OPINION

The law and the regulations authorizing the travel and transportation rights of new appointees to the SES from the private sector are contained in 5 U.S.C. Sec. 5723 (1988) and chapter 2 of the Federal Travel Regulations (FTR). /2/ Section 5723(a) of title 5, United States Code, provides that an agency may pay the travel expenses of a new appointee to the SES and the transportation expenses of his immediate family, household goods and personal effects "from his place of residence at the time of selection ... to his duty station." Section 5723(c) authorizes that reimbursement "whether or not the individual selected has been appointed at the time of travel." /3/

Pre-selection Shipment of Household Goods

The cost of shipment and temporary storage of household goods is authorized under FTR, para. 2-1.5f(3). However, FTR, para. 2-1.5f(5) provides:

"(5) Alternate origin and destination. The limit on ... expenses in the individual case is the cost of direct travel or transportation as allowable between the individual's place of residence at the time of selection or assignment and the official station to which appointed or assigned; however, travel and transportation may be from and/or to other locations if the new appointee ... pays any excess costs involved ... ."

In this context, FTR, para. 2-1.4i defines official station to mean:

"The building or other place where the officer or employee regularly reports for duty ... . With respect to entitlement under these regulations relating to the residence and household goods and personal effects of an employee, official station or post of duty also means the residence or other quarters from which the employee regularly commutes to and from work."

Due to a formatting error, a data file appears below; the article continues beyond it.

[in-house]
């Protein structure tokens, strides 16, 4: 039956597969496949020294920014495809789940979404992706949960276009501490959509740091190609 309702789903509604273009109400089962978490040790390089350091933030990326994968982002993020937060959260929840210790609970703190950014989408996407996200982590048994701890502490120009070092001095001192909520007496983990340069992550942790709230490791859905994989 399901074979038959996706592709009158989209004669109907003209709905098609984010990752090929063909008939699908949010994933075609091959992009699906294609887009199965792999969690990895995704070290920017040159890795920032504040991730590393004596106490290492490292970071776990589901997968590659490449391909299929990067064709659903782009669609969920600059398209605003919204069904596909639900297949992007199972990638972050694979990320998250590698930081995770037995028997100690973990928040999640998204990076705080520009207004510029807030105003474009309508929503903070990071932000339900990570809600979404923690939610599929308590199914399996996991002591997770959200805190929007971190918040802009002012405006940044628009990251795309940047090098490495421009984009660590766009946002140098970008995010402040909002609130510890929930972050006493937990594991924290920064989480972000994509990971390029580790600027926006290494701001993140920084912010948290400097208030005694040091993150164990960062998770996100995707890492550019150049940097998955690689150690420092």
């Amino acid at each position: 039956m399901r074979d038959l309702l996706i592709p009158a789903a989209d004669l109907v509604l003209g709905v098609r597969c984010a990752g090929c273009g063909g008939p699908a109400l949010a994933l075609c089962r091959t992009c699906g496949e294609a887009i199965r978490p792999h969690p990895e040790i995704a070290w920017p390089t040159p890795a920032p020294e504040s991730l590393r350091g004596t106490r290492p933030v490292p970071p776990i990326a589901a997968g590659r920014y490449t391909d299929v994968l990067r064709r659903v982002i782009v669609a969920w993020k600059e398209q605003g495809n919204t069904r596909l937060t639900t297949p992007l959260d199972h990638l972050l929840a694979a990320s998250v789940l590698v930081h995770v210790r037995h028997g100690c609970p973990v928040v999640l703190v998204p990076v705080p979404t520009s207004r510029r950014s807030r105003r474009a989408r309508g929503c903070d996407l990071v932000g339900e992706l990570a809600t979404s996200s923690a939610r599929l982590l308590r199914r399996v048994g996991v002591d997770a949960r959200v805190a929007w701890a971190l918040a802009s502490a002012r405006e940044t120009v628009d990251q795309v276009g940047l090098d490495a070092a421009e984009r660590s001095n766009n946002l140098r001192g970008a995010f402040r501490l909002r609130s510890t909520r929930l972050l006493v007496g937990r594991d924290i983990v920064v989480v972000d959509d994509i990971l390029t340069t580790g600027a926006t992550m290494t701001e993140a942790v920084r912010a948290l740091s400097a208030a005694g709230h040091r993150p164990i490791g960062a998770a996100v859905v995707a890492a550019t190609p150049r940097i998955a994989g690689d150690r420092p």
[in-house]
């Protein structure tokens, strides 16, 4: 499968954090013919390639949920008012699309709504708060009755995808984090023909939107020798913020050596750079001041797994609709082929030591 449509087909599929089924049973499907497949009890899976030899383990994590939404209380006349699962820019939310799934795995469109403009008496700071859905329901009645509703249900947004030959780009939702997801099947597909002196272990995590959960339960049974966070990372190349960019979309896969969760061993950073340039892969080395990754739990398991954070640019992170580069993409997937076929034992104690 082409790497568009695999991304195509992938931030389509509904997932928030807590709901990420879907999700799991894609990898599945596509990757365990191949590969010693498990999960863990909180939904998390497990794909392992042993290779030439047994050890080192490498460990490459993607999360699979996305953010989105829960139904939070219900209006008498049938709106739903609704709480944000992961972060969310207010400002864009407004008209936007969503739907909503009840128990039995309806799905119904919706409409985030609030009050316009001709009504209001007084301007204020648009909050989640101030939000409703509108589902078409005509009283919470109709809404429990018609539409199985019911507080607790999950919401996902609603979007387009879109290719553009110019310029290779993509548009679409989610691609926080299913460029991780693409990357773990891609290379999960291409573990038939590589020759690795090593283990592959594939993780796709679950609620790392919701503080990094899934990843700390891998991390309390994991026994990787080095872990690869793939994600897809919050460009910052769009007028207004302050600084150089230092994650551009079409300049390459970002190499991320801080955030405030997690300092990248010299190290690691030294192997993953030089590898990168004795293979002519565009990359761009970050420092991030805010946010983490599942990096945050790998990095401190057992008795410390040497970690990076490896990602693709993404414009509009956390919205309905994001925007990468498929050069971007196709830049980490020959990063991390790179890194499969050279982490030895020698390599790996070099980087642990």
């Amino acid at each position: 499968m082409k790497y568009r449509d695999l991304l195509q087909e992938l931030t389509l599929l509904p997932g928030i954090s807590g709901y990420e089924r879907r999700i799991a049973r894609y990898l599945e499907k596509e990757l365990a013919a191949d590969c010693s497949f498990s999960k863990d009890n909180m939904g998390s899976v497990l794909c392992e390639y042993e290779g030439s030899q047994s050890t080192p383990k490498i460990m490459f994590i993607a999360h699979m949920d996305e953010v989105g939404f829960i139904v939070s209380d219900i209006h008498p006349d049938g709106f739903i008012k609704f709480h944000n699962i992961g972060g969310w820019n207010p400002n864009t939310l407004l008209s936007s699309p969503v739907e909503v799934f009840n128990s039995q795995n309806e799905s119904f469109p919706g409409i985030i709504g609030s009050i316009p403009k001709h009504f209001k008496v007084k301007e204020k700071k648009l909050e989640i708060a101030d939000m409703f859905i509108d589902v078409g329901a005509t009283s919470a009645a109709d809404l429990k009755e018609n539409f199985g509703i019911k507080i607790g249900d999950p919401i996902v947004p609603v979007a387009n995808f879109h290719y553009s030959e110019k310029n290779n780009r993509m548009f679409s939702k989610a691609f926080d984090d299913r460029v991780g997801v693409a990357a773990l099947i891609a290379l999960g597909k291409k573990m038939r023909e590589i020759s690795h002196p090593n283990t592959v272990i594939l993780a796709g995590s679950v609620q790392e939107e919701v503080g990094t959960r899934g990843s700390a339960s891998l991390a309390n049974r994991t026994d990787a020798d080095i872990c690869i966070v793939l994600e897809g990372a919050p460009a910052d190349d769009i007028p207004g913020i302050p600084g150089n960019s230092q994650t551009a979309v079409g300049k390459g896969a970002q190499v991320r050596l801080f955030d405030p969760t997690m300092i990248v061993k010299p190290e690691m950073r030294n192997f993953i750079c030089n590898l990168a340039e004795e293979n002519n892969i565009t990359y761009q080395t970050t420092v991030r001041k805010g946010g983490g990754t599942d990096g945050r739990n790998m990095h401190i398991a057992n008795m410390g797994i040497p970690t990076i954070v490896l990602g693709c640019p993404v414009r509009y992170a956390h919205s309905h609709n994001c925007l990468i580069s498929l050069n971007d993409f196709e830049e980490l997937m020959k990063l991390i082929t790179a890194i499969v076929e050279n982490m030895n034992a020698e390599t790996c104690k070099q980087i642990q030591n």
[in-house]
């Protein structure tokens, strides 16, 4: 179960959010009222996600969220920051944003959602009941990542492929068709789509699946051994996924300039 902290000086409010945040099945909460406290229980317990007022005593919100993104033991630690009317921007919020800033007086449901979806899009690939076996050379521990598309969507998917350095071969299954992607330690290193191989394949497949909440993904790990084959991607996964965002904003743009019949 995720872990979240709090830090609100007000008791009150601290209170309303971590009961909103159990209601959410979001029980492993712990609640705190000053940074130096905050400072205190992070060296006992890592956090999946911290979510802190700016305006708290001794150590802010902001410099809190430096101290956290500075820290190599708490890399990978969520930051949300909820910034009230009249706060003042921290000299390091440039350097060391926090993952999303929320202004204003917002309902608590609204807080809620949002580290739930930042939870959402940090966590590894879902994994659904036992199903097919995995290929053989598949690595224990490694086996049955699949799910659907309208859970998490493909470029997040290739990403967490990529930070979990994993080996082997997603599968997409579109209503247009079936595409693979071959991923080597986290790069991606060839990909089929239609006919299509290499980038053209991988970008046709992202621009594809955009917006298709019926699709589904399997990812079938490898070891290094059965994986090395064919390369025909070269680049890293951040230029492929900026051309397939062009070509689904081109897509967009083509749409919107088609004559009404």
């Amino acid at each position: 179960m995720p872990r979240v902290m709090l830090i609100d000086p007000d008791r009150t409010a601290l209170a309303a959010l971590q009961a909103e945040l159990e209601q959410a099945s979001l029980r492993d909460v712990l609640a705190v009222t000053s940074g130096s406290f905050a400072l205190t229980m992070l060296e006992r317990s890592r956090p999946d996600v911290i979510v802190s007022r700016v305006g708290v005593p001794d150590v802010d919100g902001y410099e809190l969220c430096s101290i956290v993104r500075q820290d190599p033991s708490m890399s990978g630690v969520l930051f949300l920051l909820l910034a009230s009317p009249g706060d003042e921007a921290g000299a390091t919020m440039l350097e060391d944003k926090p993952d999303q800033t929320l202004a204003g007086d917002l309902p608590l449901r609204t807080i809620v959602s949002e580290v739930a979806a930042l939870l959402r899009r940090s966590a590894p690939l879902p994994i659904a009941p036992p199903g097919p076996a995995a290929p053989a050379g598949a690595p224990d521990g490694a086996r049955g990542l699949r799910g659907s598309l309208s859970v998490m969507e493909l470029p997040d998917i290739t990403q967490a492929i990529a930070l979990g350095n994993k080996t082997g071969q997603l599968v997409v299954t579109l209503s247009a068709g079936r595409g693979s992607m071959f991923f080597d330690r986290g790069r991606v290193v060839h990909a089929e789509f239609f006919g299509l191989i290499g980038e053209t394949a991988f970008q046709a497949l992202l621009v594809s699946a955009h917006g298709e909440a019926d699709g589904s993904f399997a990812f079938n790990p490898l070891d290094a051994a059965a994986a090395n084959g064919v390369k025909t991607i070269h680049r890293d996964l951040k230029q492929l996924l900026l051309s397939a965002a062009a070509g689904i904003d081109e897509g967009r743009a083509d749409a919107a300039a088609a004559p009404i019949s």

From the record before us, it is clear that Dr. Diebold's residence at the time he was selected for the SES position was the house in Arlington, Virginia, where he and his wife had been living for more than 2 years. was the residence from which he regularly commuted to and from his private sector assignment at the DOE facility in Germantown, Maryland. Since his residence at the time of his selection and his first duty station were in the same locality, Dr. Diebold's costs to transport household goods from Downers Grove, Illinois, to his Arlington residence in June 1987 were excess costs and under the language of FTR, para. 2-1.5f(5), may not be reimbursed.

Post-selection Shipment of Household Goods

Paragraph 2-1.5b(2) of the FTR provides: